Otherwise, there’s at the back, where there was a lot of rotation across two games, which should continue given the intrigue of some of the performances shown from less-heralded names, as well as the return of Kadeisha Buchanan and Ashley Lawrence (although Lawrence does remain an injury doubt).
Lastly, there’s the front two, which Jordyn Huitema and Christine Sinclair typically occupied, doing well to form a fluid partnership. Much more of a traditional forward role, they thrived in it, as well as subs Cloé Lacasse and Clarissa Larisey, who both had good looks off of the bench.
Therefore, look for someone like Évelyne Viens to get a look there, as she makes her long-awaited return to the Canadian fold, given her red-hot form over in Sweden this season.
Overall, though, there should be no shortage of opportunities for players to get a look in this new system, one that seems to suit the profiles of a lot of Canada’s players much better, giving them the sort of tactical evolution they’ve long needed.
Chance for Julia Grosso, Jessie Fleming to grow
Little of Canada's new evolution would be possible without Fleming and Grosso.
Heading into the September camp, there was a lot of talk about how Canada needed to evolve tactically, as they risked falling behind a lot of quickly-improving European teams, many of whom looked excellent at the European Championships. Meanwhile Canada looked a step off at times during their foray in the CONCACAF W Championship.
Of course, there were some positives with Canada's identity, especially when it came to how solid they've been defensively, but as seen in this recent evolution of the sport in general, just being good at one thing can only get you so far in the modern game.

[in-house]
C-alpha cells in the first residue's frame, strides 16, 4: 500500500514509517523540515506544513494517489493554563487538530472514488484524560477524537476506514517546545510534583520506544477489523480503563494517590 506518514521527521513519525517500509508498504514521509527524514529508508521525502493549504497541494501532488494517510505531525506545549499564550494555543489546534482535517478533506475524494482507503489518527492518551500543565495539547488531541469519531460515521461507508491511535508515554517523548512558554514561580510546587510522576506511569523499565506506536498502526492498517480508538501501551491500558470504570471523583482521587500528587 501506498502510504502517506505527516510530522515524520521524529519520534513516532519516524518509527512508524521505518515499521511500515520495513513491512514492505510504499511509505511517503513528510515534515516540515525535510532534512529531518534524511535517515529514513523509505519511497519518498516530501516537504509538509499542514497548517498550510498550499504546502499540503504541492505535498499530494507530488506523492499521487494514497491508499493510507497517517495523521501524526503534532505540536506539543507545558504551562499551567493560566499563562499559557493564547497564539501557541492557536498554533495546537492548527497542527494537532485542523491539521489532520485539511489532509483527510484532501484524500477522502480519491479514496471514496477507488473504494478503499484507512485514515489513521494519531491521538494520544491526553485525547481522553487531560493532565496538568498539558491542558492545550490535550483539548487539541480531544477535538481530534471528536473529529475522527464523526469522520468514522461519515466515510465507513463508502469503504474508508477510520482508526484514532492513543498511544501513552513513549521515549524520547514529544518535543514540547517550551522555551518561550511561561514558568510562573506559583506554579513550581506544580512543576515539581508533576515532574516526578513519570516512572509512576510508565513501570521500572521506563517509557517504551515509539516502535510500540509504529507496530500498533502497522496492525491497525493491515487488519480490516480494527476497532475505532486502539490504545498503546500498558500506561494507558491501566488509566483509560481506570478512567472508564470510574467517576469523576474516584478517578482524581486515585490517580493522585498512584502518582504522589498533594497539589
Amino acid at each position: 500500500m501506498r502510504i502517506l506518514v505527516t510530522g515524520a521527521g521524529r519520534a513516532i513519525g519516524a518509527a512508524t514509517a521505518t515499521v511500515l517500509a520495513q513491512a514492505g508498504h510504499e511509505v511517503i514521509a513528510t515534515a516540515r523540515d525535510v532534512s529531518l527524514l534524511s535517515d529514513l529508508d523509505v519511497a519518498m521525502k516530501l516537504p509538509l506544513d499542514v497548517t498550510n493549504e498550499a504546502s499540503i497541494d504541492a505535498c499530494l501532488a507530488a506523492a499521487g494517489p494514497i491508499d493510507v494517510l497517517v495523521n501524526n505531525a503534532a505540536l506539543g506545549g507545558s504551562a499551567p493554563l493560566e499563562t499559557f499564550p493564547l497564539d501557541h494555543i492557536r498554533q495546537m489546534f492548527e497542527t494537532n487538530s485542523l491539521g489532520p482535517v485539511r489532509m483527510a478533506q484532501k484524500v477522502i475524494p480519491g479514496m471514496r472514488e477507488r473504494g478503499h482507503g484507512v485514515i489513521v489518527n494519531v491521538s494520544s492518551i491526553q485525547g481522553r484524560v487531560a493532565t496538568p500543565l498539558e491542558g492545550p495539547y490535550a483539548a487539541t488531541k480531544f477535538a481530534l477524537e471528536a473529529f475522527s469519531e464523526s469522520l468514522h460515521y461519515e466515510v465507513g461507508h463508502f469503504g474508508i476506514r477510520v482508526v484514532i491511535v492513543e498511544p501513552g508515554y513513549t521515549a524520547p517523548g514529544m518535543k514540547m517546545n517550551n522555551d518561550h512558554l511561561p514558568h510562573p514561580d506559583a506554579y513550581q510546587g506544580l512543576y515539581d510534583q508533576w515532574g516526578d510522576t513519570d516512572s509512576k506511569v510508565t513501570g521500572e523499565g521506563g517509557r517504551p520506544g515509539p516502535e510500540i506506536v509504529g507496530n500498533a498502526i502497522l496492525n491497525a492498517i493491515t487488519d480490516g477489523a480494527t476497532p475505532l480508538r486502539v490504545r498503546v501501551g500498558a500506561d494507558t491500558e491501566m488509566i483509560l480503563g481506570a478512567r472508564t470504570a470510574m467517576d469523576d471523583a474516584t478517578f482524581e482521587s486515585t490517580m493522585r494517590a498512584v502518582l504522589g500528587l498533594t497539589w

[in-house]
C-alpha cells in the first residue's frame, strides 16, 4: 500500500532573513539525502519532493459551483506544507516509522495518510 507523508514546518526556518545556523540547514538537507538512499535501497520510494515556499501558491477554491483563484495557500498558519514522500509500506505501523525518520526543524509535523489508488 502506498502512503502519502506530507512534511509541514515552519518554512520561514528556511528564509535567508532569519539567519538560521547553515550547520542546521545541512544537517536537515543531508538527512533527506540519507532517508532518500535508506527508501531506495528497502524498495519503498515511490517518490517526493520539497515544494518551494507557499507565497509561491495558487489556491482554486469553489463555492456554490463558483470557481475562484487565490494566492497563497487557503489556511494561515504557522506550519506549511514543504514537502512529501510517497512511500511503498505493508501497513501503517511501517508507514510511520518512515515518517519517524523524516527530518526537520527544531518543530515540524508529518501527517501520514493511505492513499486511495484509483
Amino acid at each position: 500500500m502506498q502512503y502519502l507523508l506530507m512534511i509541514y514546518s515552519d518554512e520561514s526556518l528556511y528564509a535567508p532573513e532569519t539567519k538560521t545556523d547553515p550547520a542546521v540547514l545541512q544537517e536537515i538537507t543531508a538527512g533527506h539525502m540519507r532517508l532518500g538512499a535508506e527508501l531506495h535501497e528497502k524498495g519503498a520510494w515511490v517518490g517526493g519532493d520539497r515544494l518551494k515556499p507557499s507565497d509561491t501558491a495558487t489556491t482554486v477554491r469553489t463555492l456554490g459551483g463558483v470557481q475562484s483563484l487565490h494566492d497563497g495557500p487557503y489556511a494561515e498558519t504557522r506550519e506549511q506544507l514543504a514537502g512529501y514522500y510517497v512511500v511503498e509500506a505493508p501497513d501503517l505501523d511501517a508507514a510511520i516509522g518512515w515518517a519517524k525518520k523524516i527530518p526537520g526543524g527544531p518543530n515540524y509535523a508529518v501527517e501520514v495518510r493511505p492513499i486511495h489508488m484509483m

Therefore, a big goal for Canada ahead of the World Cup was to evolve in how they progressed the ball forward, as their play in possession had become a big question mark.
To help change that, however, the double-pivot of Grosso and Fleming have stepped up wonderfully.
Having reliably stuck with a three-player midfield trio for most of her tenure as coach, Priestman decided to give this pair a shot in the first game of that September camp. It was a surprise, given that neither of them are true defensive stoppers – something that Priestman usually likes to have on the field in some form be it with Quinn or Desiree Scott – so you could be forgiven for being intrigued about how this new duo would adapt, on both sides of the ball.
The answer? With no problems whatsover, it seems, as the two were dominant in midfield, helping Canada play quick, progressive and direct in midfield, while not getting caught out defensively.
Also, adding to this *again*, the Jessie Fleming and Julia Grosso pivot, in particular, is something to watch long-term— Alexandre Gangué-Ruzic (@AlexGangueRuzic) September 3, 2022
The ball progression those 2 have is huge
That partnership could allow a back 3 (Buchanan/Gilles/Zadorsky?) or an extra body in the attack #CanWNT/#CanXNT https://t.co/50yOqZukdg
What they lacked in pure defensive skills, they made up for with a willingness to track back and, coupled with good defensive IQ as a foundation, they brought new dimension to Canada's attack out of midfield – so, a fantastic trade-off.